Presentation on theme: "Group D. Agenda Overview of BP and the Gulf disaster Ryskin’s Methane Extinction Theory Before BP’s Action Ethical Issues Alternatives Recommendations."— Presentation transcript:
Agenda Overview of BP and the Gulf disaster Ryskin’s Methane Extinction Theory Before BP’s Action Ethical Issues Alternatives Recommendations After BP’s Action Ethical Issues Alternatives Recommendations Conclusion
British Petroleum BP is a global oil and gas company Fourth largest company in the world BP operates in over 80 countries producing about 3.8 million barrels of oil per day servicing stations
Gulf Disaster On April 20, 2010, there was a explosion on BP’s drilling rig “Deepwater Horizon” in the Gulf of Mexico, near Louisiana The oil spill caused the second largest environment disaster in U.S. history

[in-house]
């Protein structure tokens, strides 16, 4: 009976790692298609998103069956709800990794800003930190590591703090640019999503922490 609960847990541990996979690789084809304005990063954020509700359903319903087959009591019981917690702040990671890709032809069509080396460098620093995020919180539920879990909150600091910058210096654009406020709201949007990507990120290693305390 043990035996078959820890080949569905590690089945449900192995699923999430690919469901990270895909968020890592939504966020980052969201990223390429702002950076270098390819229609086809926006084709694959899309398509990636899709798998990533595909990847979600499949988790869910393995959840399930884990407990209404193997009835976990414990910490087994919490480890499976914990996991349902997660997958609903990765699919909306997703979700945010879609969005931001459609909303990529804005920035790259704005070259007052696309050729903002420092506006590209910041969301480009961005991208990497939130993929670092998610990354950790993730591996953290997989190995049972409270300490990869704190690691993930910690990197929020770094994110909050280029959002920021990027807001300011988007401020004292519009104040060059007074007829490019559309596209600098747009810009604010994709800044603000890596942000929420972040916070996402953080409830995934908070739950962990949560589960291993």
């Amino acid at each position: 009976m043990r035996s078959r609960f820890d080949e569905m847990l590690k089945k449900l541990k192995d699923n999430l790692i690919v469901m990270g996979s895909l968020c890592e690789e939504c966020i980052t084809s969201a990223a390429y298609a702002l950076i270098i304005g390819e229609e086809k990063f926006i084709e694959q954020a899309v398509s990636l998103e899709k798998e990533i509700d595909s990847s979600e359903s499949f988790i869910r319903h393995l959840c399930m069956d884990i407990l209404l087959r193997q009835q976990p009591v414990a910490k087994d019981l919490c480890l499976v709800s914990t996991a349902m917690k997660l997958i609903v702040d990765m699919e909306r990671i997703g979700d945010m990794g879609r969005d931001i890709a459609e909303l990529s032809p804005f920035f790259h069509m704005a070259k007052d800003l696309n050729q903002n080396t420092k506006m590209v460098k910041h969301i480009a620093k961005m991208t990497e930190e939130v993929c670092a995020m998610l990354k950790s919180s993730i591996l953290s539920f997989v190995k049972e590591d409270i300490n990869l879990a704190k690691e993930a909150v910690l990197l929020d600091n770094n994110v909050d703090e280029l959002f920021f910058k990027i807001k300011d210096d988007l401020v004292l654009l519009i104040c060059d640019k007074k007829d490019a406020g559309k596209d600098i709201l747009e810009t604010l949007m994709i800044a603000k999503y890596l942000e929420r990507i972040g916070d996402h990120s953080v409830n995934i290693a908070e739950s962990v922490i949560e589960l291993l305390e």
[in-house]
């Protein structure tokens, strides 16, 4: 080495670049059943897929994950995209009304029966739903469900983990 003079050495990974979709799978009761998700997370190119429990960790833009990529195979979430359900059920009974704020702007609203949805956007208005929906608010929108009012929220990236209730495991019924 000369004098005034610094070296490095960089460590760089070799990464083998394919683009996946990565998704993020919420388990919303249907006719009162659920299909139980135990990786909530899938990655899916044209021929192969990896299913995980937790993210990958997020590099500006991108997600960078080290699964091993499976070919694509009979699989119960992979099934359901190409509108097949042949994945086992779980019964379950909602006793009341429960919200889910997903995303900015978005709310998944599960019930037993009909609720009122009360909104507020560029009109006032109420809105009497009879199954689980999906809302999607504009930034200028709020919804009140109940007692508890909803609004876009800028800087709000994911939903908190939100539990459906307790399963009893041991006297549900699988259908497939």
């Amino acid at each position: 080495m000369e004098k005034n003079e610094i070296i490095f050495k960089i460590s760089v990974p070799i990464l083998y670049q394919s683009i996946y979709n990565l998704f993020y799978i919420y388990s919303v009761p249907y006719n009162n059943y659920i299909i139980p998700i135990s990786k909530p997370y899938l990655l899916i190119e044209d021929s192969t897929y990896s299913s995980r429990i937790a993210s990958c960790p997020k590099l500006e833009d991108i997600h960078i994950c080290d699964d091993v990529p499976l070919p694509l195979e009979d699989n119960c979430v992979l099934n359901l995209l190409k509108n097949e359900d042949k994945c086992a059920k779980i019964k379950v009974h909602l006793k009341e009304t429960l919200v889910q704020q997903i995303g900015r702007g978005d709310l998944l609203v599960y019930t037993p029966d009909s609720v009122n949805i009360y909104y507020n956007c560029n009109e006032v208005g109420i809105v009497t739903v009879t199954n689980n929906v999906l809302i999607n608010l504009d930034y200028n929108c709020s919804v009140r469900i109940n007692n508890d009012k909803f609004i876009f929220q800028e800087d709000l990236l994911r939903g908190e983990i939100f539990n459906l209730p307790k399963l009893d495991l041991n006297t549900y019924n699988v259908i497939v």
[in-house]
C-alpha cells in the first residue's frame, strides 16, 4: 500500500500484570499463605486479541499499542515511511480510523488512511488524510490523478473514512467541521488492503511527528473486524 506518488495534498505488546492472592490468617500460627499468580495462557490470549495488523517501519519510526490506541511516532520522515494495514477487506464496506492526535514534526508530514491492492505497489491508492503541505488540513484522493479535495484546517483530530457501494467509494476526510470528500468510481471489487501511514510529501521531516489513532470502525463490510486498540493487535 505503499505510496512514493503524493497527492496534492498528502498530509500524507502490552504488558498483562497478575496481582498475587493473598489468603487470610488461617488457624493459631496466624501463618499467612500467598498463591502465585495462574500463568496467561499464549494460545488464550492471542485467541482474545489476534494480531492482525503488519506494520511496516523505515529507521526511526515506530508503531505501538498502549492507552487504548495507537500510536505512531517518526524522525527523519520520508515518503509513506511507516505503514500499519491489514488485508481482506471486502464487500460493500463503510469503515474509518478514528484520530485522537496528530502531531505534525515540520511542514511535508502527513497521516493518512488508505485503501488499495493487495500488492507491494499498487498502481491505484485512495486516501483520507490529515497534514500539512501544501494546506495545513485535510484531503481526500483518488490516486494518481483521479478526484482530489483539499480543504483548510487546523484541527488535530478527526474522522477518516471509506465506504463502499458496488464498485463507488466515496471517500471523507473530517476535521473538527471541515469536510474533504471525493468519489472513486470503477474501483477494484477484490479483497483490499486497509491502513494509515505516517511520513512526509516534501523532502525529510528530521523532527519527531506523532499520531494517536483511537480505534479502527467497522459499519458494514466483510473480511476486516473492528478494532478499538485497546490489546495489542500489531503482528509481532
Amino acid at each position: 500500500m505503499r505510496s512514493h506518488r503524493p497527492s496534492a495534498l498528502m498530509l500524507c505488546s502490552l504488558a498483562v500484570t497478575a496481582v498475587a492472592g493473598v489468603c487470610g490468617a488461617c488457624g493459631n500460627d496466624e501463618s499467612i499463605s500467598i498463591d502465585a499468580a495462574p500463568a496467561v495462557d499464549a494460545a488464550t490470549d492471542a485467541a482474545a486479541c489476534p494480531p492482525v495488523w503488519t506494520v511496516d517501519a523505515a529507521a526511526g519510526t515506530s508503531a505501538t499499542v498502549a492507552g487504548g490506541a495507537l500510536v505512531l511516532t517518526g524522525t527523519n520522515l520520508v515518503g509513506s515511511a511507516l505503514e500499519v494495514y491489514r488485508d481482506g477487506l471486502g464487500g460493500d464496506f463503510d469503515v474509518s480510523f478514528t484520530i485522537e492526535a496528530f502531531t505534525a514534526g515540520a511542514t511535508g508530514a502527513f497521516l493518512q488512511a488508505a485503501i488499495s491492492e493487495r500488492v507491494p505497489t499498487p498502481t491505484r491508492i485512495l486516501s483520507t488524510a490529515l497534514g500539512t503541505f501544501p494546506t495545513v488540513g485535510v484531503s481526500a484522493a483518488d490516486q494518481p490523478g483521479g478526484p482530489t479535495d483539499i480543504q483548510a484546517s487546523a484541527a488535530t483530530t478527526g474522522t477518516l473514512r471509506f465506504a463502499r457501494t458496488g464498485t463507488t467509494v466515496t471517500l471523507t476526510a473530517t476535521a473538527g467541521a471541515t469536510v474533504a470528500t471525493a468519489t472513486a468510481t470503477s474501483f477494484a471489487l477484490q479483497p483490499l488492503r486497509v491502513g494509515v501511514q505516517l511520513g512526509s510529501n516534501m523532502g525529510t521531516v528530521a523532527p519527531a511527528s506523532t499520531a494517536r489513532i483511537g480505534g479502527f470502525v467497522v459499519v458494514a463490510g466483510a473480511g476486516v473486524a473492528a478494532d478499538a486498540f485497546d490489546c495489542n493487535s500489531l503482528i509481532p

Additional Info The well was officially sealed 19 September 2010 (5 Months) Total of about 4,900,000 barrels (779,794,828L), peaking 62,000 barrels per day were spilled. Crude oil is at about $100 per barrel An area of 180,000km squared was covered affecting 50% of the 16,000 species in the Gulf of Mexico Birds covered in crude oil
Stakeholders British Petroleum Transocean U.S. government WorkersResidents World Population
The Hidden Problem Ryskin theorized that: “251 million years ago a mammoth undersea methane bubble caused massive explosions. This poisoned the atmosphere and destroyed more than 96 percent of all life on Earth” “55 million years later another methane bubble ruptured causing more mass extinctions”
The Hidden Problem Ryskin’s methane extinction theory states that “BP’s Deepwater Horizon drilling operation may have triggered an irreversible, cascading geological Apocalypse that will culminate with the first mass extinction of life on Earth in many millions of years.”